Two prominent features in modern Bible translations are the chapters and verses. People often ask me how they got there. Some think they were there from the beginning but they weren’t. When Paul wrote the book of Romans, he didn’t divide it into sixteen chapters.
One of the things we hoped to do with The Voice project was to help people understand that the Bible is not actually a single book. It is a veritable library of books, sixty-six in all, written over a period of more than 1000 years. The current configuration of the Bible didn’t just happen. The order of the books and the collection itself represents a driving theological force which Christians believe was orchestrated by the Holy Spirit. But what about the chapters and verses?
When the many authors, co-authors, and secretaries wrote their respective books, they didn’t include chapters and verses. They composed their books from beginning to end without putting in breaks. Now this doesn’t mean there were not structures in place which became breaks. For example, the book of Psalms is composed of 150 hymns which had an introduction or superscription describing who the author was or to whom it was dedicated along with other directions for how it was to be chanted or sung. Clearly, these were breaks but they weren’t the same as our chapters and verses. Likewise, the book of Lamentations is written in an acrostic style which is discernible only in the original language (Hebrew). The Voice translation tries to replicate that acrostic style in an English translation. So clearly these superscriptions and acrostic forms provide structure, but structure is not the same as chapters and verses.
There were early attempts to provide a convenient structure to the books of the Bible but the one we use today goes back to the 13th century. A fellow named Stephen Langton divided the Bible into chapters in 1227. He was a professor at the University of Paris. Later he would go on to become the Archbishop of Canterbury.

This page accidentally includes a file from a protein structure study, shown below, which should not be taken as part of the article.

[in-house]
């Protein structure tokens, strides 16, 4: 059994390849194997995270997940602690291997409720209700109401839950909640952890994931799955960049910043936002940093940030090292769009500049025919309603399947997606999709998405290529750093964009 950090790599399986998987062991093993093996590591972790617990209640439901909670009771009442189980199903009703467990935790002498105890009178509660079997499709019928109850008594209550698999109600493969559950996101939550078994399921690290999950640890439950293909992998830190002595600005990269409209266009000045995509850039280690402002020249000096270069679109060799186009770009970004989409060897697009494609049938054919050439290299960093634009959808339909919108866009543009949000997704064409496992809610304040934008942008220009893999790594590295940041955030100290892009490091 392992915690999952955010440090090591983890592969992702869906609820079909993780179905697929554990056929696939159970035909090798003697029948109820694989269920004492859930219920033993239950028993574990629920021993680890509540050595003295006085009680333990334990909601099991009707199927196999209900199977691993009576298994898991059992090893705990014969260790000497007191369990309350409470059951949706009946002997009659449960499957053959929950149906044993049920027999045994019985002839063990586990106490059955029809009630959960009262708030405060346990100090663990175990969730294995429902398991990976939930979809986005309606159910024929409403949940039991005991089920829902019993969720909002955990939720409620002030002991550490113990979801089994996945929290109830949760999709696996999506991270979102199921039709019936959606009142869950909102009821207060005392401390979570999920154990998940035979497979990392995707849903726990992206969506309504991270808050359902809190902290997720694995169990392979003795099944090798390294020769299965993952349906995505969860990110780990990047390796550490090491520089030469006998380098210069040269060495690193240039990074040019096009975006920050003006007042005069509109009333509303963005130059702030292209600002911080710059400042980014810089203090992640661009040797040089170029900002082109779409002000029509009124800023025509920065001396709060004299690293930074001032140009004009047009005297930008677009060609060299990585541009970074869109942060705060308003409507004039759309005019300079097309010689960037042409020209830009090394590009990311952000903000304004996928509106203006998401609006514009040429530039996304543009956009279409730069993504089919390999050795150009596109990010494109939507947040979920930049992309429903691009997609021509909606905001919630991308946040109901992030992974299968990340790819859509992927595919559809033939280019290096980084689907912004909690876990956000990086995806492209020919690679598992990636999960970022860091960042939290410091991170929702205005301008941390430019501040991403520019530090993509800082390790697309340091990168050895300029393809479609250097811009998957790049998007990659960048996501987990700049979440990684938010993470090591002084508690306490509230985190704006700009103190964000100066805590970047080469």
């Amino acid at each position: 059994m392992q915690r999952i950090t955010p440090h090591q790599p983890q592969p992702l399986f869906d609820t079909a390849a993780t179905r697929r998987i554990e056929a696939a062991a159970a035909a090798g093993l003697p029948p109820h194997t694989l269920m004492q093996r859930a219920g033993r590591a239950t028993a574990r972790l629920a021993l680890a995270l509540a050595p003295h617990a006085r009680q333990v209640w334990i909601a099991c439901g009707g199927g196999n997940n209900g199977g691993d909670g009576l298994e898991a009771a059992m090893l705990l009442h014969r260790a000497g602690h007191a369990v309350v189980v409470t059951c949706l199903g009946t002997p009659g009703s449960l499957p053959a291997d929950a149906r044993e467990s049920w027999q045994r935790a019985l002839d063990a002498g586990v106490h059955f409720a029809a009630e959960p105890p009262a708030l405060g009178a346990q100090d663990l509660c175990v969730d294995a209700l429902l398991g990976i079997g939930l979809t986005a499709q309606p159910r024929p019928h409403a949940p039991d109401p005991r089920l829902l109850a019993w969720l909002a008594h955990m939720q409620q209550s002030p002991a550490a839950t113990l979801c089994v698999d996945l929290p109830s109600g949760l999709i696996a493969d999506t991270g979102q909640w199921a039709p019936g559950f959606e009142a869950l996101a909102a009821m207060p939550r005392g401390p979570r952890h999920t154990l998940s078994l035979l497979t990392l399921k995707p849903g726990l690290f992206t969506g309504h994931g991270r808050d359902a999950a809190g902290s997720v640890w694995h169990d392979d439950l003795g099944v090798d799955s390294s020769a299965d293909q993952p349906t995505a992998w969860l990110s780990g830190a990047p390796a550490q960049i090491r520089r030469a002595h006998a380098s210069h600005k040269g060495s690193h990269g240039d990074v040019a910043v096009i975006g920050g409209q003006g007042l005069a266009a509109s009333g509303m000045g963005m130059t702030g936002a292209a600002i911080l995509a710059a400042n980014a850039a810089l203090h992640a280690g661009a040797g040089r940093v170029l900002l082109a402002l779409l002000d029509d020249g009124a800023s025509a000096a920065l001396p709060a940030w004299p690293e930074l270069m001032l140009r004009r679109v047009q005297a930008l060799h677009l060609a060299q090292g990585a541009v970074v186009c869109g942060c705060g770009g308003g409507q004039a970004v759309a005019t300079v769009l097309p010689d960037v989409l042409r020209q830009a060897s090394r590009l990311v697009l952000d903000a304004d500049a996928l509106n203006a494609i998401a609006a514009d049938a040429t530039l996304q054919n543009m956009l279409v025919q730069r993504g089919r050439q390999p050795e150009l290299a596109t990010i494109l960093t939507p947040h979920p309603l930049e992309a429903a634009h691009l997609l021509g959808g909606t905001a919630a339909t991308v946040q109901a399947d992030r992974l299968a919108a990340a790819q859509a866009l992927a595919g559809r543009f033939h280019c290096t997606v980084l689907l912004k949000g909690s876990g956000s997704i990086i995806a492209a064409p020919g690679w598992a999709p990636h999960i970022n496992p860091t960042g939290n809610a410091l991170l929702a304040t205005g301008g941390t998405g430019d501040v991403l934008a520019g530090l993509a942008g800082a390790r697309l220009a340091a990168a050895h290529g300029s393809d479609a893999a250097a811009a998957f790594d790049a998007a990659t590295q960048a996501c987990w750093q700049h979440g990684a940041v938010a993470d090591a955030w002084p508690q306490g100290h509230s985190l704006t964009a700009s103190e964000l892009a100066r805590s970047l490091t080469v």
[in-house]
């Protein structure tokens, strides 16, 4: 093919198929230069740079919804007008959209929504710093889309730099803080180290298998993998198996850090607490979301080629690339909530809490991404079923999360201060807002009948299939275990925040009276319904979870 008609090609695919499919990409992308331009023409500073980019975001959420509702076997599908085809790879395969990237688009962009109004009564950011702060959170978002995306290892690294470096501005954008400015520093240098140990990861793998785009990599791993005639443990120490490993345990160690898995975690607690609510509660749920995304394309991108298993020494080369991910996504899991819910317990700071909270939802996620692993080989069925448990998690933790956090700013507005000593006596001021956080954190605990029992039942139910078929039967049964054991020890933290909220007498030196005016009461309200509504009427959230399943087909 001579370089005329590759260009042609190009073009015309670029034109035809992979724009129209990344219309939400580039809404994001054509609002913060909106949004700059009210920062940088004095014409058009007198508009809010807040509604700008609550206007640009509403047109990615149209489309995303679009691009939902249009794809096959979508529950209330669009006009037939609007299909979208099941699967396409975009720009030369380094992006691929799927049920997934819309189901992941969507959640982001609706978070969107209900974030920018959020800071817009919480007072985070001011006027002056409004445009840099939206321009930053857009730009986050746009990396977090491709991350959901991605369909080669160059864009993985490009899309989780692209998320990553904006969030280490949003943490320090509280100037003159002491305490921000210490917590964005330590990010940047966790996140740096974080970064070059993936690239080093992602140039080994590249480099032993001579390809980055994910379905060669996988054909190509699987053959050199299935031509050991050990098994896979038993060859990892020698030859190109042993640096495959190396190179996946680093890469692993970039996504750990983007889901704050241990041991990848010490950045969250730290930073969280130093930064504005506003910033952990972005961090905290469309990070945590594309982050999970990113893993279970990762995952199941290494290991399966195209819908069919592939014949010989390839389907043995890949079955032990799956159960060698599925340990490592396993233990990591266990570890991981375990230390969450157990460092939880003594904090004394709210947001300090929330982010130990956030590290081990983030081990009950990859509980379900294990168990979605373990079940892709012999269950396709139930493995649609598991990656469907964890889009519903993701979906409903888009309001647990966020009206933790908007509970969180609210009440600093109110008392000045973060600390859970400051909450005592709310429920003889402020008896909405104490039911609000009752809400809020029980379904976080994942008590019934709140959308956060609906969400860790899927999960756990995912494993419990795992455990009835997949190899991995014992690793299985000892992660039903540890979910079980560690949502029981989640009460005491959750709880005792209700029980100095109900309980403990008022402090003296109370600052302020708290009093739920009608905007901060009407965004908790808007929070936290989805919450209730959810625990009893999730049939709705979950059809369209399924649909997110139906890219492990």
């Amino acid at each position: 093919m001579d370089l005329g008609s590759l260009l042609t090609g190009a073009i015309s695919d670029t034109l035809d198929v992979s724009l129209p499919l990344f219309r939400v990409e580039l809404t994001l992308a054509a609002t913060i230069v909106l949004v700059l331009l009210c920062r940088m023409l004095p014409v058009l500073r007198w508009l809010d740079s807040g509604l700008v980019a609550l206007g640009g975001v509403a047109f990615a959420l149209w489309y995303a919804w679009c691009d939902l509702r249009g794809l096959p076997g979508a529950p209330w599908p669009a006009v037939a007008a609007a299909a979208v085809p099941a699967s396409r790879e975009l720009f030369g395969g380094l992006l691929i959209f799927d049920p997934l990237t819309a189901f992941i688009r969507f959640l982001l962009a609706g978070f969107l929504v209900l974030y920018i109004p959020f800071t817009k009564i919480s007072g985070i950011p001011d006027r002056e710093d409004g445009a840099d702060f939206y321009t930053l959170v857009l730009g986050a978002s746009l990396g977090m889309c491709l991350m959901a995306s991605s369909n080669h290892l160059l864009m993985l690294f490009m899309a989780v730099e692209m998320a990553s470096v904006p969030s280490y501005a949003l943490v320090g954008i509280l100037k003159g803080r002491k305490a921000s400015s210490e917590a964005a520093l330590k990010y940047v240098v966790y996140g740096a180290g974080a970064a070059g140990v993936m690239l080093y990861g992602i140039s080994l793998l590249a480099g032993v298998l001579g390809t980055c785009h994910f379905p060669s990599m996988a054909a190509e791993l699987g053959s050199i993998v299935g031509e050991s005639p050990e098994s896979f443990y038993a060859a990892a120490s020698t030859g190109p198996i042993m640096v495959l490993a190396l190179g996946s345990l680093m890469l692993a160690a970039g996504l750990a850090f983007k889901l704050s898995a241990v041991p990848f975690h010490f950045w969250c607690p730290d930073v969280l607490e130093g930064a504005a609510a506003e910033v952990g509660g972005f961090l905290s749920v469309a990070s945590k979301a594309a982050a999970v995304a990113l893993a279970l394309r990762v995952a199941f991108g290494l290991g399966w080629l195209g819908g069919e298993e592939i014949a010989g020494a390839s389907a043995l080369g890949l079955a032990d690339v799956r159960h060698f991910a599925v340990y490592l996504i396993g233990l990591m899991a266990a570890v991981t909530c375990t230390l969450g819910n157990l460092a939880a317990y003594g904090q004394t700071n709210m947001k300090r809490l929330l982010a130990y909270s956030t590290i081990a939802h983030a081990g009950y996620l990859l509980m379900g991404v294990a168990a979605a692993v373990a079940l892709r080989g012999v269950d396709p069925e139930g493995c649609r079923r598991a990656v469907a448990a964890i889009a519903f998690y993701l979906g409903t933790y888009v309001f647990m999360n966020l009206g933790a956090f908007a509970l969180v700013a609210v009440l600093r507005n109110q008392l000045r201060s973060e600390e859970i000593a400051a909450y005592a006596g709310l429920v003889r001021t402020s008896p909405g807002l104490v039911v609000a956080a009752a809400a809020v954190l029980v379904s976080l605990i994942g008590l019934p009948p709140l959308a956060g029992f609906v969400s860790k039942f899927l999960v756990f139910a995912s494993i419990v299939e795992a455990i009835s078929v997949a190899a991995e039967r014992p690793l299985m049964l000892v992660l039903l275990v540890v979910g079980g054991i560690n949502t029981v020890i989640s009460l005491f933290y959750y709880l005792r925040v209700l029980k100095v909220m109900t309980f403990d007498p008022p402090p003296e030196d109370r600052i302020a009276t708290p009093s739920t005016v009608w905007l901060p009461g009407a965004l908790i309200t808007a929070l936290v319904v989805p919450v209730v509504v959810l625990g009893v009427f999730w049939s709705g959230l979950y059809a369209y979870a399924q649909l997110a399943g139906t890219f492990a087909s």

The verses we use today were added centuries later by a French printer named Robert Estienne. In 1551 he divided the Greek New Testament into verses. Since the official Bible of the Catholic Church in those days was the Vulgate—a Latin translation—the first programmatic use of chapters and verses for the whole Bible was published in 1555. The first English New Testament to make use of these chapters and verses was a translation by William Whittingham (1557). The first English full Bible to use chapters and verses was the Geneva Bible (1560). Since then Bible translators and publishers have adopted and standardized the use of chapters and verses. Some editions of the Bible have been published without them, for example, Richard Moulton’s edition The Modern Reader’s Bible (1907).
Chapters and verses are handy because they make it possible for people to find the same book, chapter, and verse for public reading or study. Otherwise, we’d have to say, “Go to the passage where Luke tells us the early Christians were devoting themselves to the teachings of Jesus’ apostles.” Now which book would you go to, and which part of the book would you find that passage in? The answer is Acts 2:42. Much easier, right?
While chapters and verses are a handy way of indicating specific places in the Scriptures, they sometimes cause us to disregard the narrative flow of a text or in a worse case scenario misread it altogether. We will consider these in the next couple of posts.
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